In order to assess the effect of daily exercise on extracellular matrix remodeling in the heart after myocardial infarction (MI), we measured collagen concentration (%COL) and nonreducible collagen cross-linking (hydroxylysylpyridinoline, HP) in the right ventricle (RV), and regionally within the infarcted (INF) and viable left ventricular free wall (LVF) and septum (LVS), using a rodent MI training model.
Infarcts (19%–24% of LV) were surgically induced in adult rats that were assigned to either trained (MI-TR) or sedentary (MI-SED) groups and compared to sham–surgery sedentary controls (SHAM).
In LVF, 10 wk of treadmill running had no effect on the increase (P < 0.001) in %COL seen with MI (MI-SED = 7.14% ± 0.15%, MI-TR = 7.61% ± 0.19%, SHAM = 3.55% ± 0.19%). However, it normalized the increase (P < 0.05) in HP cross-linking (MI-SED = 0.43 ± 0.02, MI-TR = 0.27 ± 0.03, SHAM = 0.30 ± 0.04 mol HP·mol−1 collagen). The INF scar in MI-SED rats showed a sevenfold increase in %COL (P < 0.001) compared to SHAM LVF myocardium, an increase that was attenuated by training (MI-SED = 26% ± 1% vs MI-TR = 21% ± 2%; P < 0.05). However, training had no effect on MI-induced increases in cross-linking in the INF scar (1.01 ± 0.22 vs 0.84 ± 0.14 mol HP·mol−1 collagen). In LVS, although a small but significant increase in %COL was seen in both MI groups, HP cross-linking was unaltered compared to SHAM rats. Training also normalized the increase observed in cross-linking in RV after MI.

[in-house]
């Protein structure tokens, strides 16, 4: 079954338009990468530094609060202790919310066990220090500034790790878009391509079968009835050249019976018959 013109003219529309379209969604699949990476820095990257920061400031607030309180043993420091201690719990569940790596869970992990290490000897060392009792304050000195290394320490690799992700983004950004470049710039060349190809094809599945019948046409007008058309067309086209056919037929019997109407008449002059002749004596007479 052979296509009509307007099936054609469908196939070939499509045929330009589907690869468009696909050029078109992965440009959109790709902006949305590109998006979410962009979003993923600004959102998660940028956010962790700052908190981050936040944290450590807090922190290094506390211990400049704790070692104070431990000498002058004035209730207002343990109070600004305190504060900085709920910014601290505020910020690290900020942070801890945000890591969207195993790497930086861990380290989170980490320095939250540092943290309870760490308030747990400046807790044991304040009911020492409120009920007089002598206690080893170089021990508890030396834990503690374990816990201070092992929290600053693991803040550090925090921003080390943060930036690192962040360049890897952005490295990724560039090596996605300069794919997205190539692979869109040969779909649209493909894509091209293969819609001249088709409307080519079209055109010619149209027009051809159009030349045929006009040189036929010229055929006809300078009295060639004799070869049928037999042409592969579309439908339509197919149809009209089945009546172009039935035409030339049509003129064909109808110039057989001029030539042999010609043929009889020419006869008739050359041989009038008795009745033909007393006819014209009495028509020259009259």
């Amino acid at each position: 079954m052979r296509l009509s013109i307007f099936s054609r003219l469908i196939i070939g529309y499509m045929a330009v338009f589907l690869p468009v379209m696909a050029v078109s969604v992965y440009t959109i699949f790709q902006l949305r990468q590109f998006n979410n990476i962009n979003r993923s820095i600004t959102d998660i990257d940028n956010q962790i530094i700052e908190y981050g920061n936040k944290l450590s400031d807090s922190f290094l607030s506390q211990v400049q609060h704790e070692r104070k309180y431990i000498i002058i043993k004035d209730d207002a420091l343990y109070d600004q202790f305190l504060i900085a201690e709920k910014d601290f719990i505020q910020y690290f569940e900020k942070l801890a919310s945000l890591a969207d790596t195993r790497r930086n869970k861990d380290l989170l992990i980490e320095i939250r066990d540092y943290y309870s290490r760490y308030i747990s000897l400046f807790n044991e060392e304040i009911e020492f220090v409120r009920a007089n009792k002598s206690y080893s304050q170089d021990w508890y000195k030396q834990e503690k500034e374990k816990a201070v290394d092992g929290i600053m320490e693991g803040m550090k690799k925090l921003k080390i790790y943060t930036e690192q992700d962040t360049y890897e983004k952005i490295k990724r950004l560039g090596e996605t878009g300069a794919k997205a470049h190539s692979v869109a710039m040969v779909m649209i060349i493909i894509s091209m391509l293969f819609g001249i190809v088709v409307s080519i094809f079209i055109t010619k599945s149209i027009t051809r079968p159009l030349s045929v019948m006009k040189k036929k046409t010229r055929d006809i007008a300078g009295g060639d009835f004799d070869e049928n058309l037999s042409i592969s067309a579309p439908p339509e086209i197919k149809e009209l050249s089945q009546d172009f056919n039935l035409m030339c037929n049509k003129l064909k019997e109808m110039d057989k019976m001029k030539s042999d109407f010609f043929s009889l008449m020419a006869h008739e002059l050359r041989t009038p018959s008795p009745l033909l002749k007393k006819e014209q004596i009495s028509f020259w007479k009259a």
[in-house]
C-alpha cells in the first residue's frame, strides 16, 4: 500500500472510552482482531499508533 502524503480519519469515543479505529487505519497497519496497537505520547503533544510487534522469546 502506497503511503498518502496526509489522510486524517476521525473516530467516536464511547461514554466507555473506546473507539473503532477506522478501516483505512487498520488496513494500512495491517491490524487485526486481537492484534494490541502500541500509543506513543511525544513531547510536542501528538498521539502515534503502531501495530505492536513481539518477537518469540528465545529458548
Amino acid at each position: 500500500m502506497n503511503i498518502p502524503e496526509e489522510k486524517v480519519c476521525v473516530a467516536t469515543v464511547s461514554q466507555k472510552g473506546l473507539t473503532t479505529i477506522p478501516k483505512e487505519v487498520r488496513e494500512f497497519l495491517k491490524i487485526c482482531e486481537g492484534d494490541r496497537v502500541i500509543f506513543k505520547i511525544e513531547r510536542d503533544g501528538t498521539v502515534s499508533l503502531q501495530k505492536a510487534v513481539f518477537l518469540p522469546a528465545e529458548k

Because increased HP cross-linking in the heart is associated with decreased chamber compliance, these findings may help to explain the improved heart function seen after daily exercise in cardiac rehabilitation patients.
1Department of Cellular and Molecular Physiology, Penn State College of Medicine, Hershey, PA; 2Department of Biomedical Sciences, Missouri State University, Springfield, MO; 3Department of Animal Science, University of Wyoming, Laramie, WY; 4Department of Zoology and Physiology, University of Wyoming, Laramie, WY; and 5Division of Kinesiology & Health, University of Wyoming, Laramie, WY
Address for correspondence: D. Paul Thomas, Ph.D., FACSM, Division ofKinesiology and Health, College of Health Sciences, University of Wyoming, Dept. 3196, 1000 E University Ave, Laramie, WY 82071; E-mail: firstname.lastname@example.org.
Submitted for publication October 2011.
Accepted for publication December 2011.